Due to the impact of the global pandemic, the healthcare industry is looking for new ways to adapt quickly and safely. For many people, technology has become important. According to a study by the American Psychological Association, 84 percent of psychologists who treat anxiety disorders from a mental health perspective say that demand for treatment has increased since the epidemic began. This is a 74% increase from a year ago. It is already used in many fields and it is clear that the use of AI for mental health is a game changer in providing more effective and personalized treatment plans. Technology not only provides a deeper understanding of patient needs but also helps develop treatment and training skills. Here are four ways AI can improve mental health care:
1. Maintaining high standards of care through quality control
As demand for services grows and workload increases, some mental health clinics are exploring ways to automate quality control between therapists.
Ieso's mental health clinic uses AI to analyze the language used in treatment sessions through natural language processing (NLP). The goal of the clinic is to provide therapists with a high standard of care and provide a better understanding of their work to help trainees improve.
Technology companies have taken note and are providing clinics with tools to better understand the words between therapists and clients. In the UK and US, software company Lyssn provides clinics and universities with technology that improves quality control and education.
2. Clarify the diagnosis and assign the correct therapist.
Artificial intelligence could help doctors detect mental illness earlier and make more accurate choices in treatment plans.
Researchers believe that information from the data can be used to connect prospects with the right therapist and help determine the type of treatment most effective for an individual. 'We will finally get more answers about which treatments are most effective for which combinations of symptoms,' Jennifer Wild, a clinical psychologist at the University of Oxford, told MIT Technology Review.
AI research could also improve diagnosis for different patient subgroups, helping doctors personalize treatment. Using AI technology, therapists can search through vast amounts of data to understand family history, patient behavior, and response to previous treatments, make more accurate diagnoses, and make deeper decisions about treatment and therapist selection.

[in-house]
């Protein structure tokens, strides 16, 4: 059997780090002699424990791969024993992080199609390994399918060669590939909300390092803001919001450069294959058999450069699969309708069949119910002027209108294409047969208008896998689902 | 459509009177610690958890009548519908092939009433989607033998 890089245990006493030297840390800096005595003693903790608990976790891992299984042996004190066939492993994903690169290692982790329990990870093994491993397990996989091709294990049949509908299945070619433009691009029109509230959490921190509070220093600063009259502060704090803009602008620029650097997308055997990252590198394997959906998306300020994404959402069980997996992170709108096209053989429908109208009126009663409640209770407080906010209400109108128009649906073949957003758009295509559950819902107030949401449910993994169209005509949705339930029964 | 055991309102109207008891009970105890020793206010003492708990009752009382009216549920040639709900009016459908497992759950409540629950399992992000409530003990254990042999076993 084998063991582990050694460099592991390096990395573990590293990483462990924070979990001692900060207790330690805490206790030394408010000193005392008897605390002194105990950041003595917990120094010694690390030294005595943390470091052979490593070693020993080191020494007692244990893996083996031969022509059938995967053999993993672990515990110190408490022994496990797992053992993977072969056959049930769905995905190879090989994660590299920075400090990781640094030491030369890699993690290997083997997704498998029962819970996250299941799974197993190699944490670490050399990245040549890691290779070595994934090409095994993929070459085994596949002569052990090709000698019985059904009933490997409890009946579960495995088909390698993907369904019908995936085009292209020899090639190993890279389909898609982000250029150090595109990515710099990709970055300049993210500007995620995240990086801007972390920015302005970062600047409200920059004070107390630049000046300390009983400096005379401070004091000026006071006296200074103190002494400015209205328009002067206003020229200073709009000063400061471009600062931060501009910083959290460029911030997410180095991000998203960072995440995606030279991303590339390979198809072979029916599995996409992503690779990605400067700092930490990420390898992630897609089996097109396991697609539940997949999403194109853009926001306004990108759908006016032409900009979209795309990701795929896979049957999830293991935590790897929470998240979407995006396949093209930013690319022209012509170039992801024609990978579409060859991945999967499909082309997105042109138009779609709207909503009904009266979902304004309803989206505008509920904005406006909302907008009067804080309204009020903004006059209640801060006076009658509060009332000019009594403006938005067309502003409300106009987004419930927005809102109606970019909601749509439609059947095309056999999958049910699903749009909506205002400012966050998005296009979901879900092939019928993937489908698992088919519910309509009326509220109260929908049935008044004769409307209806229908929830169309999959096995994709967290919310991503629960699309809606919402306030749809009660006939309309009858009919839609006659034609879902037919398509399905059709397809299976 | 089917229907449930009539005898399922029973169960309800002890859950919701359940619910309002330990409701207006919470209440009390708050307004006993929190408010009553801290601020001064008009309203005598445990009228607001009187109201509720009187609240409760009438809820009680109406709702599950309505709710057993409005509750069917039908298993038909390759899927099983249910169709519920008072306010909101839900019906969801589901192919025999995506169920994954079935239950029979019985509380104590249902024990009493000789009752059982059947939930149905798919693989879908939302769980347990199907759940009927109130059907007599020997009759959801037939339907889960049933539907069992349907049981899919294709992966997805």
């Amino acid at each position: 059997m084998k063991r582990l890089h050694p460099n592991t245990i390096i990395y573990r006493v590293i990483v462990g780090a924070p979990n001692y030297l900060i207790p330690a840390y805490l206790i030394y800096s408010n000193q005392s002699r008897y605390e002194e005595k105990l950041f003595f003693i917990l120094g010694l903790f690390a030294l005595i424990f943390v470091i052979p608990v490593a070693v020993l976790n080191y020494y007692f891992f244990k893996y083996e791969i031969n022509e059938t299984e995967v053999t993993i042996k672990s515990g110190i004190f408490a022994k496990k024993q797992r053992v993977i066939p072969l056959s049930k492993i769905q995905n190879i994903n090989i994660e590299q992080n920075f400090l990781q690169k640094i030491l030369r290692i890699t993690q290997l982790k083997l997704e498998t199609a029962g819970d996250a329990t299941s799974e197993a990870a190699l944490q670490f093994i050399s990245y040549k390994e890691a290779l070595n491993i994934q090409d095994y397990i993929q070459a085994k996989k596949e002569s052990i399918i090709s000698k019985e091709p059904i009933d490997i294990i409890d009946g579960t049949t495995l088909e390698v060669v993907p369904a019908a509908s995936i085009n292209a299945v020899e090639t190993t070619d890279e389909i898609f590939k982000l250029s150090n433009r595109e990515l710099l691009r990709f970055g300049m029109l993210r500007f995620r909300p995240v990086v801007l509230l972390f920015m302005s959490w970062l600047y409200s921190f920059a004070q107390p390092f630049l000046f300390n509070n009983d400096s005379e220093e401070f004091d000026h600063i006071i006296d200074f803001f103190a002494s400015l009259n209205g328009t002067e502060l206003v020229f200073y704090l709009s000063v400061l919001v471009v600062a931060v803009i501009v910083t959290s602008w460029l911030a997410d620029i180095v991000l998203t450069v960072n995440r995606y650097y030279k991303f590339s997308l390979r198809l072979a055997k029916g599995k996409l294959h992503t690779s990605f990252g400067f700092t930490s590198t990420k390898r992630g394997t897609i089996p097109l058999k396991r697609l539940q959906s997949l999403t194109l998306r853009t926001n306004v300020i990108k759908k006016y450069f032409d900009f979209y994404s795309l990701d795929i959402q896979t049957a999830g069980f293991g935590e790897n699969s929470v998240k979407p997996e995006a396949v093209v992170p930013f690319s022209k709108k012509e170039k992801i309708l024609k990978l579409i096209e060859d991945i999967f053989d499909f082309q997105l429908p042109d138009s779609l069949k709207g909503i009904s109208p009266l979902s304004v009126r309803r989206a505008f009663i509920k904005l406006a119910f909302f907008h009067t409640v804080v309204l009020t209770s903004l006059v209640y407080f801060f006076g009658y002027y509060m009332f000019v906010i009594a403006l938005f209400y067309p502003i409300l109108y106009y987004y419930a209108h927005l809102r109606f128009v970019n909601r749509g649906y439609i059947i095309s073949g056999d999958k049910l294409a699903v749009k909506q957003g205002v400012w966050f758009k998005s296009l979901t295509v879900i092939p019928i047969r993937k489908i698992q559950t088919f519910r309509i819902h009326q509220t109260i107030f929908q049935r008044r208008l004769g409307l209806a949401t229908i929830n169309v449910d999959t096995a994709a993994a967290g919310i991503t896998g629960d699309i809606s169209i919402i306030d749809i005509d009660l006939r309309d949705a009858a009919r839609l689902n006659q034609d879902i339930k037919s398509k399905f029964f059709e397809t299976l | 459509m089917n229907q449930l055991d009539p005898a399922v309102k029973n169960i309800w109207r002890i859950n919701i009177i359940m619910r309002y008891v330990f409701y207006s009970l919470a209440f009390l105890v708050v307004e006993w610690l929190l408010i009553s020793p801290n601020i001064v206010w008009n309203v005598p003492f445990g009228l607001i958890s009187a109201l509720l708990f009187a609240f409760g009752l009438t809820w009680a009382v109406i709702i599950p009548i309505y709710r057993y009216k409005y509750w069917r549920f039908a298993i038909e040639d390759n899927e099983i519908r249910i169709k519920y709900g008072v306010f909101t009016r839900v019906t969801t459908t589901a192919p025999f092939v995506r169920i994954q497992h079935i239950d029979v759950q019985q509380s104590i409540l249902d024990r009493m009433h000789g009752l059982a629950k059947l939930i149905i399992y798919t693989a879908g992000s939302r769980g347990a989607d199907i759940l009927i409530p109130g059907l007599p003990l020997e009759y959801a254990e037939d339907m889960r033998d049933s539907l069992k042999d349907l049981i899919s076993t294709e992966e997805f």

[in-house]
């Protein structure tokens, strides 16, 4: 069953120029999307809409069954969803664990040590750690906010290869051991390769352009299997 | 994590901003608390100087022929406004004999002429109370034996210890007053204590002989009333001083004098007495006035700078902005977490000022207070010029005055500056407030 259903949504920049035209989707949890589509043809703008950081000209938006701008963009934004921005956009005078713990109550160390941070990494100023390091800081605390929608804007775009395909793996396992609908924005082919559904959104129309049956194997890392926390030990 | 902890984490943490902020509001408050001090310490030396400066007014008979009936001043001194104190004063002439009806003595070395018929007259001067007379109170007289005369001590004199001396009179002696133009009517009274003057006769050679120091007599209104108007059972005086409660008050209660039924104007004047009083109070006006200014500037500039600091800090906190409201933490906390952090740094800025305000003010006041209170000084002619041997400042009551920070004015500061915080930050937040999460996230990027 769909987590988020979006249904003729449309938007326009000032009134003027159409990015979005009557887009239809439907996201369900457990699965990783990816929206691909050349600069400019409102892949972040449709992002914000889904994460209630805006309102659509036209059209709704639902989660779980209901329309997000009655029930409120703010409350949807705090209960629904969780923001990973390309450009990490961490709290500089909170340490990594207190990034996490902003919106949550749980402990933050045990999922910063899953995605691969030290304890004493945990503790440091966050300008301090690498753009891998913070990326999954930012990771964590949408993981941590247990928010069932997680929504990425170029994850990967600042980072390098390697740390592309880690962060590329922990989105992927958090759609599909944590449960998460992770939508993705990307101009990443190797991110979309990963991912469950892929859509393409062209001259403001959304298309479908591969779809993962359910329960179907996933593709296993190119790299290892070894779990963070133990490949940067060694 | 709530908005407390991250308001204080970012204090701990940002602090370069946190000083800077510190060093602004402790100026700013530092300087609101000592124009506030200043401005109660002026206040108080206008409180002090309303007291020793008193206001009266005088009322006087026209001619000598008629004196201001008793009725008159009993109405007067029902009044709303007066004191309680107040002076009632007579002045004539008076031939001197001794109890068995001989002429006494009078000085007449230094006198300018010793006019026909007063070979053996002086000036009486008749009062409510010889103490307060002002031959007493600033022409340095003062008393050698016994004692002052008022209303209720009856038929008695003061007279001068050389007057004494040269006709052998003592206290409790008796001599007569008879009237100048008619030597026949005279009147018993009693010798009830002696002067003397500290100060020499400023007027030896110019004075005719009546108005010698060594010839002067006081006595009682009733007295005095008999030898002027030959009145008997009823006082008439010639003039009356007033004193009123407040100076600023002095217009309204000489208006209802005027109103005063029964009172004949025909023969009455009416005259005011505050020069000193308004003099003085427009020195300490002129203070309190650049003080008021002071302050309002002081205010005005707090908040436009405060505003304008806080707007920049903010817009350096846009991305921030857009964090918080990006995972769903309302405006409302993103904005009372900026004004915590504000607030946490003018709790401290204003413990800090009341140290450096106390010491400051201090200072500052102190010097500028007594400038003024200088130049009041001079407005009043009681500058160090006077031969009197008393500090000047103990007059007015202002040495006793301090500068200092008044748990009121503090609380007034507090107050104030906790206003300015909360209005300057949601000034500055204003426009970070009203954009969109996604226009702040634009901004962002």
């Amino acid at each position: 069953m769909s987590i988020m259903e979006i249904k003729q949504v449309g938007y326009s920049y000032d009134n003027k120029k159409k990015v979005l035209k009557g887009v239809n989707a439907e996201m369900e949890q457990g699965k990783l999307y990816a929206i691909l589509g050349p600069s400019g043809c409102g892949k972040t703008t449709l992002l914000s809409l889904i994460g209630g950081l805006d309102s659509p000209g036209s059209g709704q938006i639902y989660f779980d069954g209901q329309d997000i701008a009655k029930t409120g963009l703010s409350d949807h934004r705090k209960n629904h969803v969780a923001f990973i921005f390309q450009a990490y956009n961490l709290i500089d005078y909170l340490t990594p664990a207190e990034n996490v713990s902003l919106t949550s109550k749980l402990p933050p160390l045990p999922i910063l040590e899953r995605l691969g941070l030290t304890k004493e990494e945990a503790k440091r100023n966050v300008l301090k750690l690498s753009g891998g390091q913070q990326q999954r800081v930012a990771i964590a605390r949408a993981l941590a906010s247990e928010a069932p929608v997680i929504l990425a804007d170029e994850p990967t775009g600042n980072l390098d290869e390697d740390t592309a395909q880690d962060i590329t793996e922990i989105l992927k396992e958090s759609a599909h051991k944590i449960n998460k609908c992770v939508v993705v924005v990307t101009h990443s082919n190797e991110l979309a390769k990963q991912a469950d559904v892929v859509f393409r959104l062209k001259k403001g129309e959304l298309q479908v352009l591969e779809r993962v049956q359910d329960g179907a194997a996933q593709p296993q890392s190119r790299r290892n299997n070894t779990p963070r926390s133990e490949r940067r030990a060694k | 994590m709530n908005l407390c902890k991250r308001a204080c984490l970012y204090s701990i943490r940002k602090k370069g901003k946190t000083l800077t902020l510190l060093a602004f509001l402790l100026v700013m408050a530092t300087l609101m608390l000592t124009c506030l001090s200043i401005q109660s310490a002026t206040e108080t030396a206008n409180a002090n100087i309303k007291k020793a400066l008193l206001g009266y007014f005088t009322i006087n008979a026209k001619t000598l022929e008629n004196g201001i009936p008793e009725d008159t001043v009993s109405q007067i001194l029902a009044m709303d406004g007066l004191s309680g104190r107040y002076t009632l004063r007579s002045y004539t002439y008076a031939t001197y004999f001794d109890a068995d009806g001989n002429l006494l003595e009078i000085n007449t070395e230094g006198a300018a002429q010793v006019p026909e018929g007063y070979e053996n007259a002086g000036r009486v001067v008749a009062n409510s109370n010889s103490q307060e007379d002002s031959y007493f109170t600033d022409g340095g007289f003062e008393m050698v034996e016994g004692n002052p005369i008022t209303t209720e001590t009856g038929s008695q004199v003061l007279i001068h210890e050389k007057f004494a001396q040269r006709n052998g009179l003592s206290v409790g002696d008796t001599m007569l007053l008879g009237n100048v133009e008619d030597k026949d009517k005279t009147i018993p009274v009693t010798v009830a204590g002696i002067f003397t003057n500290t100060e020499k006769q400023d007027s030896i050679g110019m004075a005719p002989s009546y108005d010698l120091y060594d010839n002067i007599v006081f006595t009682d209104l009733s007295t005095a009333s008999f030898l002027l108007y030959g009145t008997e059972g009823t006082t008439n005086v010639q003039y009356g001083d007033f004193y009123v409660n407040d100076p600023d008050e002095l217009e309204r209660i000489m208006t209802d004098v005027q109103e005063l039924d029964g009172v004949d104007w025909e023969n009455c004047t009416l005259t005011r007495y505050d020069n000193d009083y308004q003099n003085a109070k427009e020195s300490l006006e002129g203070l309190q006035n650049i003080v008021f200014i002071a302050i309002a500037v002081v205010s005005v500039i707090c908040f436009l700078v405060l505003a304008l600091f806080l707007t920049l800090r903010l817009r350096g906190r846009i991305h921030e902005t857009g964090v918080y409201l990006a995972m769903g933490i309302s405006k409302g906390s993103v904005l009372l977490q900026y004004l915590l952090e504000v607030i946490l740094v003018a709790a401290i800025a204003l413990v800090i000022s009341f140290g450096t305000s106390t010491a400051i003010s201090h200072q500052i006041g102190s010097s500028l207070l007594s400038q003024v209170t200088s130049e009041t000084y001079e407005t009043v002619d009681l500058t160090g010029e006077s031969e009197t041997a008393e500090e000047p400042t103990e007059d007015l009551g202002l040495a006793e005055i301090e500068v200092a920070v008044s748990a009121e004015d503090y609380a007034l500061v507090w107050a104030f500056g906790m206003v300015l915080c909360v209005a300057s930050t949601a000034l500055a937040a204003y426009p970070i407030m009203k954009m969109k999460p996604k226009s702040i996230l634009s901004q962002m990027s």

Machine learning, a type of AI that uses algorithms to make decisions, is also being used to identify types of post-traumatic stress disorder (PTSD) in veterans.
3. Monitor patient progress and adjust treatment as needed.
After pairing with a therapist, the patient's progress should be monitored and improvements tracked. AI could help decide when to change treatment or when another therapist is needed.
Lyss, for example, uses algorithms to analyze conversations between therapists and clients and determine how much time to allocate to constructive therapy and general conversations during improvement sessions. The Ieso team also studies facial expressions during sessions, focusing only on the patient, not the therapist. In a recent paper, the team identified responses from clients to 'activating change talk' such as 'I don't want to live like this anymore' and 'exploring change talk' about how clients think about it. Keep going. Make a difference. The team noted that not hearing such statements during treatment is a warning sign that the treatment is not working. AI transcripts can also be used by clients to study the language used by successful therapists who have made similar statements to educate other therapists in their field.
4. Evidence for cognitive behavioral therapy (CBT) instead of drugs
Drug use has increased as a treatment for mental health problems such as depression. According to the NHS, the number of patients prescribed antidepressants in England rose by 23% in the third quarter of 2020-2021 compared to the same quarter in 2015-2016.
However, the UK's National Institute for Health and Care Excellence (NICE) recently updated its guidelines to encourage the use of pre-treatment CBT for mild depression. So researchers say AI could help validate CBT as a treatment In an article in JAMA Psychiatry, researchers used artificial intelligence to distinguish expressions used in conversations between therapists and patients. CBT focuses on identifying negative thought patterns and finding ways to break them. In other words, the therapist uses affirmation to discuss how to change and plan for the future. The researchers concluded that higher levels of CBT chatting during a session were associated with a higher recovery rate than regular chatting.